Callaway Mavrik Drivers Review - Joel Tadman tests the new Callaway Mavrik and Mavrik Sub Zero drivers and delivers his opinion on the performance
Rogue was an underrated driver range and surpassing it was always going to be tricky for Callaway. Its replacement, Mavrik, has an updated Flash Face designed by a super computer (you can read more about the new technology here), so it promised a great deal… and delivered, to a degree.
We tested the standard and Sub Zero Mavrik drivers indoors on the Foresight Sports GCQuad launch monitor in 9° loft and the new Aldila Rogue 60x shaft, which is one of the stock options. We’ll be sure to add in the performance of the Max driver to this review once we have tested it, as it’s arrival was delayed.
On first inspection, the orange colour pops certainly catch your eye on the shelf. Some may say it cheapens the look, but it’s certainly preferable to all black. At address they look modern with the carbon fibre weave pattern visible, a traditional shape without too many elements to distract you. The Sub Zero model is shorter from front to back while the standard is a little larger and the Max has the most stretched out look of all three.
The Mavrik drivers feel incredibly solid, like almost no energy is lost between the collision of club and ball, with a powerful thud sound we really enjoyed.
We were expecting the cyclone shape of the standard model to give us more clubhead speed compared to the Sub Zero, but that wasn’t the case. In fact, we swung the Mavrik Sub Zero driver nearly 2mph faster, perhaps due to the smaller size.
The Sub Zero, in its more forgiving weight setting with the heavier 14g weight at the rear, performed the best for us while also being playable on the course. While it didn’t quite give us the ball speed of the standard model, the lower spin helped us achieve carries that were four yards longer on average.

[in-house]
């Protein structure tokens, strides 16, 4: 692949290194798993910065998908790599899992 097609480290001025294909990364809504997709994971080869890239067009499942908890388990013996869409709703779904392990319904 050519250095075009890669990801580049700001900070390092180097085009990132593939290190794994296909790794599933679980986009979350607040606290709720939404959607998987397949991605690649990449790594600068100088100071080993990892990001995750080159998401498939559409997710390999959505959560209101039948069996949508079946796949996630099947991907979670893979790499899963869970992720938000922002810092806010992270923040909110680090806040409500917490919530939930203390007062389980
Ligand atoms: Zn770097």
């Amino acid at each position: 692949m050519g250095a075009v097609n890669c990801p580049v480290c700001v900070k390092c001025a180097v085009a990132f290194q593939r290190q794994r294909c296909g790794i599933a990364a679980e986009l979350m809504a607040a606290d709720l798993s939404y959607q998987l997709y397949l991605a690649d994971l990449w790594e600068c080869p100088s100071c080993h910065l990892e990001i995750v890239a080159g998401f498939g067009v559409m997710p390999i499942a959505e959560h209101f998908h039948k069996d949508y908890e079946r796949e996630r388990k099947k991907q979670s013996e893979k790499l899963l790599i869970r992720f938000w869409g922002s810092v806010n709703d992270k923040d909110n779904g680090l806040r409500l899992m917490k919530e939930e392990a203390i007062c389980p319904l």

The standard model is unquestionably more forgiving and easier to hit straighter, was faster and more efficient off the face, and will benefit slower swing speeds or golfers that need more spin to maximize distance – it gave us 300 rpm more spin on average.
Out on the course, we were surprised at how easy it was to control direction with the Mavrik Sub Zero without losing out on distance. Distance with control is always a winning formula and this seemed to deliver it, especially on slight mishits. It can’t save a really bad strike or swing, but it’s certainly more user-friendly than Rogue.
Mavrik doesn't appear to represent a big leap forward from Rogue, nor does it noticeably outperform Epic Flash, but these drivers certainly made finding fairways a little easier without having to sacrifice distance and the different models in the range mean every player type is catered for.